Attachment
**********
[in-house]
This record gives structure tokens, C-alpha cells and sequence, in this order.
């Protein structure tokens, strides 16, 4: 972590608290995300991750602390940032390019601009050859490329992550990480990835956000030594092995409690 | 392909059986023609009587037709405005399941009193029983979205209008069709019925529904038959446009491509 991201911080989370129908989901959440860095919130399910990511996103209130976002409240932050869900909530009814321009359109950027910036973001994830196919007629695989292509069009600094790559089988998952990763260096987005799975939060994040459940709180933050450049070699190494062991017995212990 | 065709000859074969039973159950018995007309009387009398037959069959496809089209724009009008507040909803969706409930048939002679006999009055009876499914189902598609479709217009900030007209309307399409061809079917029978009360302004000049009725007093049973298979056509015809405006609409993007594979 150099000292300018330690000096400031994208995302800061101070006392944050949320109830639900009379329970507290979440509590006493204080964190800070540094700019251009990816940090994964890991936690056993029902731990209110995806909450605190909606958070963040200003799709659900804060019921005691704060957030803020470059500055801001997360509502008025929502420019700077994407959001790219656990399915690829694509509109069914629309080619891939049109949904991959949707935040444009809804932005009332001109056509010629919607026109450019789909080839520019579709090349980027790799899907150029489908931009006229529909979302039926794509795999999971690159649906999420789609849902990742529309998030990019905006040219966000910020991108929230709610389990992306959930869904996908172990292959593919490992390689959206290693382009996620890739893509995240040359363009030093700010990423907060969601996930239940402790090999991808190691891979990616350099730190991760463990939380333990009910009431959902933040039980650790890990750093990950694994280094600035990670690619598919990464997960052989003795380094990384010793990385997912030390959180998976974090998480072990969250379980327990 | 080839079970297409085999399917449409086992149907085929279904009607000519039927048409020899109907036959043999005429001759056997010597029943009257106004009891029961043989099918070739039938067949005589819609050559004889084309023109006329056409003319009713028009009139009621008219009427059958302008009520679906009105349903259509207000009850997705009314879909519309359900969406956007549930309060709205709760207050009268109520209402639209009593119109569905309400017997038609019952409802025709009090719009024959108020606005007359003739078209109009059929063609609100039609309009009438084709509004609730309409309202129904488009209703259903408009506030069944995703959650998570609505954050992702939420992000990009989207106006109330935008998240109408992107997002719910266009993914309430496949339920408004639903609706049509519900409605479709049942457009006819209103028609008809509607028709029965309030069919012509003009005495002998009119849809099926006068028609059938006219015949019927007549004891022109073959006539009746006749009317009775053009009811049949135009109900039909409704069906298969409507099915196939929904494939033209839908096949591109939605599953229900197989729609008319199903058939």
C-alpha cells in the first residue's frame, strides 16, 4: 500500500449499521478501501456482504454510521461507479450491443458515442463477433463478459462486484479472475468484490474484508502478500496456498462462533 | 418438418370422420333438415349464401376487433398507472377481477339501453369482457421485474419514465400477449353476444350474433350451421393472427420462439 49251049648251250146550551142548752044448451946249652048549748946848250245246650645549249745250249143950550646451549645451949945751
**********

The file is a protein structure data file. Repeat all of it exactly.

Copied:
[in-house]
This record gives structure tokens, C-alpha cells and sequence, in this order.
């Protein structure tokens, strides 16, 4: 972590608290995300991750602390940032390019601009050859490329992550990480990835956000030594092995409690 | 392909059986023609009587037709405005399941009193029983979205209008069709019925529904038959446009491509 991201911080989370129908989901959440860095919130399910990511996103209130976002409240932050869900909530009814321009359109950027910036973001994830196919007629695989292509069009600094790559089988998952990763260096987005799975939060994040459940709180933050450049070699190494062991017995212990 | 065709000859074969039973159950018995007309009387009398037959069959496809089209724009009008507040909803969706409930048939002679006999009055009876499914189902598609479709217009900030007209309307399409061809079917029978009360302004000049009725007093049973298979056509015809405006609409993007594979 150099000292300018330690000096400031994208995302800061101070006392944050949320109830639900009379329970507290979440509590006493204080964190800070540094700019251009990816940090994964890991936690056993029902731990209110995806909450605190909606958070963040200003799709659900804060019921005691704060957030803020470059500055801001997360509502008025929502420019700077994407959001790219656990399915690829694509509109069914629309080619891939049109949904991959949707935040444009809804932005009332001109056509010629919607026109450019789909080839520019579709090349980027790799899907150029489908931009006229529909979302039926794509795999999971690159649906999420789609849902990742529309998030990019905006040219966000910020991108929230709610389990992306959930869904996908172990292959593919490992390689959206290693382009996620890739893509995240040359363009030093700010990423907060969601996930239940402790090999991808190691891979990616350099730190991760463990939380333990009910009431959902933040039980650790890990750093990950694994280094600035990670690619598919990464997960052989003795380094990384010793990385997912030390959180998976974090998480072990969250379980327990 | 080839079970297409085999399917449409086992149907085929279904009607000519039927048409020899109907036959043999005429001759056997010597029943009257106004009891029961043989099918070739039938067949005589819609050559004889084309023109006329056409003319009713028009009139009621008219009427059958302008009520679906009105349903259509207000009850997705009314879909519309359900969406956007549930309060709205709760207050009268109520209402639209009593119109569905309400017997038609019952409802025709009090719009024959108020606005007359003739078209109009059929063609609100039609309009009438084709509004609730309409309202129904488009209703259903408009506030069944995703959650998570609505954050992702939420992000990009989207106006109330935008998240109408992107997002719910266009993914309430496949339920408004639903609706049509519900409605479709049942457009006819209103028609008809509607028709029965309030069919012509003009005495002998009119849809099926006068028609059938006219015949019927007549004891022109073959006539009746006749009317009775053009009811049949135009109900039909409704069906298969409507099915196939929904494939033209839908096949591109939605599953229900197989729609008319199903058939």
C-alpha cells in the first residue's frame, strides 16, 4: 500500500449499521478501501456482504454510521461507479450491443458515442463477433463478459462486484479472475468484490474484508502478500496456498462462533 | 418438418370422420333438415349464401376487433398507472377481477339501453369482457421485474419514465400477449353476444350474433350451421393472427420462439 49251049648251250146550551142548752044448451946249652048549748946848250245246650645549249745250249143950550646451549645451949945751